Do we really need a new iPhone every year?

Same goes for Android smartphones. Is there anything in yearly refreshes for the end user?

Video: Samsung Galaxy Note 9 is official: Here's what's new

As the dust settles on Samsung's Galaxy Note 9 launch, we now turn our attention to the iPhone launch, which, if things fall in line with previous years, should occur next month. But do consumers really want yearly refreshes, or is it now just a way for tech companies to remain in the public eye, and squeeze every last dollar from buyers?

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Owen Williams, writing for Motherboard, was pretty scathing of the Note 9 launch.

"Thursday, at a flashy event in New York, Samsung unveiled yet another phone: the Galaxy Note 9. Like you'd expect, it's rectangular, it has a screen, and it has a few cameras. While unveiling what it hopes will be the next hit, it unknowingly confirmed something we've all been wondering: the smartphone industry is out of ideas."

I find myself sort of caught in between shaking my head at this and nodding in agreement.

On the one hand, Williams is right, smartphones have become boring. Launches are about iterative, evolutionary improvements these days, and not about the flashy revolutionary leaps and bounds forward that we can expect to see from new markets.

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Take Apple and the transition from Touch ID to Face ID. Sure, it's an improvement on the technology, but it's also a change that means having to throw out old ways and workflows in order to make it work. Is looking at the iPhone any better or worse than pressing your finger on a button? It's debatable, but at the end of the day, it's arguably just a new way to do something you've already been doing (unlocking a smartphone).

Touch ID removed the enormous speed bump that typing in a PIN code presented, but switching from Touch ID to Face ID is really only window dressing.

Smartphones get better and faster with each passing year, and there are advancements and refinements that build on what has come. But the new stuff is few and far between, and slow to catch on.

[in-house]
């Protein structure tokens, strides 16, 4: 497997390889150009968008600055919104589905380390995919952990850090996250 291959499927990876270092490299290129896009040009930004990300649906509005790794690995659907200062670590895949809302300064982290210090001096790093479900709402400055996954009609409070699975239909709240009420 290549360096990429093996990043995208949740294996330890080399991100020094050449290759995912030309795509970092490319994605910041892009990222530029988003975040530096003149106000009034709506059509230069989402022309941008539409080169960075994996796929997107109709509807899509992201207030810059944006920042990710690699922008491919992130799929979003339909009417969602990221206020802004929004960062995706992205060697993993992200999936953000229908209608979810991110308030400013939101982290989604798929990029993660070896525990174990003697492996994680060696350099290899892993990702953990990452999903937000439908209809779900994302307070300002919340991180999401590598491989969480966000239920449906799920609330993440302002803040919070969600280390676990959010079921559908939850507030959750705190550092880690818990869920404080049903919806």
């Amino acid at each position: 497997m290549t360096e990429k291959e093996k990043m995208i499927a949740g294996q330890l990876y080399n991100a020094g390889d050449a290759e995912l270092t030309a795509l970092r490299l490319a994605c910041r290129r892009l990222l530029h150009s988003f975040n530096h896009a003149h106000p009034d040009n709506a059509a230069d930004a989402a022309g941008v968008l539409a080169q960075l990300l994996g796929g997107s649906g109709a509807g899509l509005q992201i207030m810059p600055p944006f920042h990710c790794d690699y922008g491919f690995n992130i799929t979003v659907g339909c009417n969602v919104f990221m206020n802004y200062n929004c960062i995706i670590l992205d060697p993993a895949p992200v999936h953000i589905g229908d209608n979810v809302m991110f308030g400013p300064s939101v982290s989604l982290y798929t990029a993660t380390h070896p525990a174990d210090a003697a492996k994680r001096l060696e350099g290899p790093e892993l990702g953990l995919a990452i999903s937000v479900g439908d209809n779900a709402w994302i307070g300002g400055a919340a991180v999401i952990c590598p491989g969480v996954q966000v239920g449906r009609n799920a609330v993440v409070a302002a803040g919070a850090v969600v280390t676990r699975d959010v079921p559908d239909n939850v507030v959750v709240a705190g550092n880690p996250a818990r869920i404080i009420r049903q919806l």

Take AR (augmented reality) as an example. No matter how hard Apple has pushed this technology lately, traction in the real-world is slow, and adoption seems limited to a few niches here and there.

On the flipside, it's hard to ignore that a year in "technology land" is like a decade in the real world. Things move fast. Moore's law continues to deliver. Processors get faster, storage density increases, and displays get better and brighter.

Also: Best Phones for 2018 CNET

Another point worth making is that you could say that the iPhone X and the Note 9 represent a huge increase in the pace of innovation. Here we have two flagship smartphones packed with processing power and storage, and doing things that smartphones could once only dream of doing. Whether you think of Face ID or that the Note 9 has 8GB of RAM as little more than gimmicks, these features will ripple through the ecosystem, changing smartphones across the market, from high-end to budget.

It's also important to note just how big the smartphone market, and how slowly people upgrade.

The upgrade cycle these days hovers around the three-year mark. Yes, the average user holds on to their smartphone for that long (maybe even longer). Then, there's the used market, and the way that old smartphones that are handed down the line to family members and friends.

Also: Photos: Top 10 Android phones for the enterprise TechRepublic

Doing some back-of-the-envelope calculations based on Apple sales over the past year, and given the size of the user base and how many devices go to first-time iPhone buyers, I'd estimate that less than 15 percent of iPhone users actually bought a new iPhone over the past 12 months.

Yearly upgrade cycles allow manufacturers the time and space to accommodate for this slow churn, while at the same time giving buyers a wide range of choice and price points to choose from.

Yearly refreshes also allow manufacturers to benefit from changing technologies to streamline production and make incremental improvements to increase safety and reliability.

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The bottom line is that I still think there's plenty of innovation left in the smartphone market to justify yearly releases. I mean, PC OEMs are releasing new stuff all the time, and it could be argued that the PC market has matured to the point where pretty much everything is minor incremental changes (with little nuggets of gold like the Microsoft Surface line and AMD's rise back from the dead mixed in there).

I think we'll be seeing yearly smartphone releases for a long time to come.

What do you think? Let me know!

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